Does Congress Intend To Re-Regulate Airlines?
March 31, 1999
Various bills have been introduced in Congress to give the federal government greater authority over passenger airlines. Backers of the legislation allege the airlines are responsible for flight delays, high prices for business travelers, reduced service to small cities and tactics designed to reduce competition.
Airline deregulation, which began two decades ago, has been a huge success, economists agree. Would this attempt to re- regulate, if successful, destroy the gains which have been made? And could the government solve whatever problems there may be?
- In 1997, inflation-adjusted fares were 42 percent less than they were before deregulation took effect in 1978, according to Northeastern University economist Steven Morrison.
- Average fares have dropped in all markets of all sizes -- small, medium and large.
- On average, 2.2 carriers serve each route, up from 1.7 carriers just before deregulation -- evidence that removal of government barriers has permitted greater competition.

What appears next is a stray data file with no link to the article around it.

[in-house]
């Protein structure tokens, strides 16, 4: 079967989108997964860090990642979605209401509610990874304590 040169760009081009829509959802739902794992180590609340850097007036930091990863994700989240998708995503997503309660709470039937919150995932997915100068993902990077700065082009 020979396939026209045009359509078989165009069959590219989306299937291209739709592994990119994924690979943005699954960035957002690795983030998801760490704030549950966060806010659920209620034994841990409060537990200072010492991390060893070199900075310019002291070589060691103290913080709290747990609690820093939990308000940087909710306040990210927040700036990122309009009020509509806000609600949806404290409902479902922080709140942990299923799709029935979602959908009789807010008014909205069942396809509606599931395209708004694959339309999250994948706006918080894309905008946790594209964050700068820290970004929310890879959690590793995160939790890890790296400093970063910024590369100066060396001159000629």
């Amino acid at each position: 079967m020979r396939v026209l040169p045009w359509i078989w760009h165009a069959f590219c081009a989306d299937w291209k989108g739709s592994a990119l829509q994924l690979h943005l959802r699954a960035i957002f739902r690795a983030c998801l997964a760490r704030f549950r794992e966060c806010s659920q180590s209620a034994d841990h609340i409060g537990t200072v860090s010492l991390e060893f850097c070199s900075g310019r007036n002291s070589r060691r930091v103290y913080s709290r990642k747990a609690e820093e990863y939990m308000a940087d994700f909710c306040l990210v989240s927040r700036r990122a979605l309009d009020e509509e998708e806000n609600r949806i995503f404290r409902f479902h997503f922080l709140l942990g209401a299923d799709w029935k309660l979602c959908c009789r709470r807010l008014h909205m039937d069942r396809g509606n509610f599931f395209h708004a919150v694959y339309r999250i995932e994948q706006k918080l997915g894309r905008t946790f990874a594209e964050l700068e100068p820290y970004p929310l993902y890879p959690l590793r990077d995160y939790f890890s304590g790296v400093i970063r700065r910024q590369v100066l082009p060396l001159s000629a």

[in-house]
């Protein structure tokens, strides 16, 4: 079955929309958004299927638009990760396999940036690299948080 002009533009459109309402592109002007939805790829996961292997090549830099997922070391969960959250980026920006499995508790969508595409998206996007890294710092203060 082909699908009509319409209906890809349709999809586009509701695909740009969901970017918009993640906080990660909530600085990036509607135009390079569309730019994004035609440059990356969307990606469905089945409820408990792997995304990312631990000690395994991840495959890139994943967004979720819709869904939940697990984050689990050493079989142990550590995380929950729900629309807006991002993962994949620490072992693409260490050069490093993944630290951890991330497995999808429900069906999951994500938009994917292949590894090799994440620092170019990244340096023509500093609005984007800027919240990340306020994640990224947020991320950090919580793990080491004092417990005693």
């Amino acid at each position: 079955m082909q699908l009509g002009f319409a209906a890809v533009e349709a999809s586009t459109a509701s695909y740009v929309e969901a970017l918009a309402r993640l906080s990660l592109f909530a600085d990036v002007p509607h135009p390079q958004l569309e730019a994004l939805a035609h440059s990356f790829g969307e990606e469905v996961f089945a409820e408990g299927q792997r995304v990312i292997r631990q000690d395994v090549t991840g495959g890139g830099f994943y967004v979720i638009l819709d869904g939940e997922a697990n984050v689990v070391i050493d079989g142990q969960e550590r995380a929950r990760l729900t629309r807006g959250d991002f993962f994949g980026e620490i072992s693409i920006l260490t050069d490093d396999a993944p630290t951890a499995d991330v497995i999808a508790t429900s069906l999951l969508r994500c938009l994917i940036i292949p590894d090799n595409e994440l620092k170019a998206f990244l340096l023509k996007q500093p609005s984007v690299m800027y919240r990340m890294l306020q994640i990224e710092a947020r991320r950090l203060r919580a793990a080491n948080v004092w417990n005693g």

- The number of passengers on U.S. domestic flights has more than doubled, from about 240 million in 1977 to more than 600 million last year.
Reason Foundation president and economist Robert Poole blames the government's air traffic control system for flight delays. He says the Federal Aviation Administration isn't taking advantage of new technologies that allow multiple takeoffs and landings. He also predicts the proposed legislation would raise airline costs, which would be passed along to fliers in the form of higher ticket prices. By some estimates, fares could go up by as much as 14 percent.
Darryl Jenkins, an airline expert at George Washington University, figures that 42 percent of delays are caused by the air traffic control system, 23 percent by weather and the remainder by other causes, such as maintenance.
Poole and other experts believe that the solution lies in privatizing air traffic control. They report that levels of efficiency and service are far superior in countries which have done so.
Source: John Berlau, "Air Travelers' Forecast: Cloudy," Investor's Business Daily, March 31, 1999.
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